If people fear one thing about Google, it's that Google might invade their privacy in some way. That's a natural fear. As Google creates more and more services, it can gather an increasing amount of information about you. And there are also worries that Google tracks all of your searches, and it could then easily create a personal profile of you and sell the results to the highest bidder.
But here, in a nutshell, is the scoop: When you create a Google account, you need to enter basic informationyour email address and password. Google doesn't share that information with any other website.
When someone visits a Google site or does a search using Google, Google servers record information about that visit, including the IP address of the visitor, the URLs, and the date and time of the request.
IP address A unique number, such as 184.108.40.206, that identifies each computer that uses the Internet. The IP address of your computer is typically assigned by your ISP when you connect to the Internet. Your ISP changes your IP address each time you connect, and if you have an always-on connection (such as with a cable or DSL modem), your ISP also changes the IP address occasionally.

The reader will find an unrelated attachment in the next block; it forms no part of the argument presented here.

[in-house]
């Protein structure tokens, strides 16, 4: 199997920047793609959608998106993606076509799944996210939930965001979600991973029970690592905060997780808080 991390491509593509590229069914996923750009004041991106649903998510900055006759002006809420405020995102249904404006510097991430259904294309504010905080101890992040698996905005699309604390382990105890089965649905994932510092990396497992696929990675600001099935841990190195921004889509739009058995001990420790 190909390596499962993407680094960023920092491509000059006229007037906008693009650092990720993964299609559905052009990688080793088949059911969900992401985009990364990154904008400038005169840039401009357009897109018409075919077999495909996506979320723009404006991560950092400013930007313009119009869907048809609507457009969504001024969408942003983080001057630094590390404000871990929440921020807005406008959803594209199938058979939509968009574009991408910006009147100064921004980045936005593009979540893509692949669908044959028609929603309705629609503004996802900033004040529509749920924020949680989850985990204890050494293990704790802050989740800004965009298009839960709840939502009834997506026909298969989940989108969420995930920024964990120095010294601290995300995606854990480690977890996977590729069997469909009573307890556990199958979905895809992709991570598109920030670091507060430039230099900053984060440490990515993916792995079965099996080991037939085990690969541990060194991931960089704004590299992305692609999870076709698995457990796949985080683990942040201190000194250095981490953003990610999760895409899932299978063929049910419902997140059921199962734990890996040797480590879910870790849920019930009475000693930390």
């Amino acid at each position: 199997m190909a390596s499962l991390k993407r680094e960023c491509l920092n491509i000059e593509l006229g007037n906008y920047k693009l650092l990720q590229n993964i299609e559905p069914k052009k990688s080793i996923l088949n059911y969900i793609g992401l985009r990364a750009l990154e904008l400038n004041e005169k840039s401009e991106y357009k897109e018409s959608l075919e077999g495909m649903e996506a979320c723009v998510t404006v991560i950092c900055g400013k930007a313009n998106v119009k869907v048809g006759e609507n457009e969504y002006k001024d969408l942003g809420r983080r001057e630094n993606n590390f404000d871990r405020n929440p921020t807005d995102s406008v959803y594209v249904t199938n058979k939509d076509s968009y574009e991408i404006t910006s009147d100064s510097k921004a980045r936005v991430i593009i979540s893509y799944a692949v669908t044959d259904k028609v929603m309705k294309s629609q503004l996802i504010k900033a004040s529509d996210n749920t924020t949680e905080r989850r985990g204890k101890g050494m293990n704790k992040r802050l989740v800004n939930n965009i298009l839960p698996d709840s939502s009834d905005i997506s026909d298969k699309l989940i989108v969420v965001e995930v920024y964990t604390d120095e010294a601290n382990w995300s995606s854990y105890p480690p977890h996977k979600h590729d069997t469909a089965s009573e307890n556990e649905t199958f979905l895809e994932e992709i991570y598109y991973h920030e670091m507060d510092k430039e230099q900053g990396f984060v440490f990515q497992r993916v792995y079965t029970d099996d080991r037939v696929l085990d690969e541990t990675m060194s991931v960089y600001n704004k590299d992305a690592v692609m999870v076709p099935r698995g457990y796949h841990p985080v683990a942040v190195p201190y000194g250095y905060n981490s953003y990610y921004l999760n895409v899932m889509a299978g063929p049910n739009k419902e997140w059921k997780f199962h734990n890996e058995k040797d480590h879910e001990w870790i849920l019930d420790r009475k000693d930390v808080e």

Google doesn't use that information to build a profile of you or track the searches you do; this information stays on Google's servers. By itself, that information doesn't identify you because Google, by itself, can't match an IP address to an individual. Law enforcement officials, however, can subpoena that information, and they can use it to identify you and the searches you do. They can subpoena your ISP and find out the subscriber name of the person with the IP address at a given time. So based on Google logs and information provided by your ISP, law enforcement officials can identify you and what you do on Google. Google complies with subpoenas.
Cookie A small bit of data put on a computer that identifies a person and can store personal preferences and other information.
In addition, Google shares what it calls "aggregated non-personal information" with other companies. This aggregated information is information that Google records but that isn't tied to an individual. So, for example, it might collect information about what pages are most popular among Google visitors. It aggregates information from many people's Web-surfing activities to get this information. But it doesn't track any single individual's use.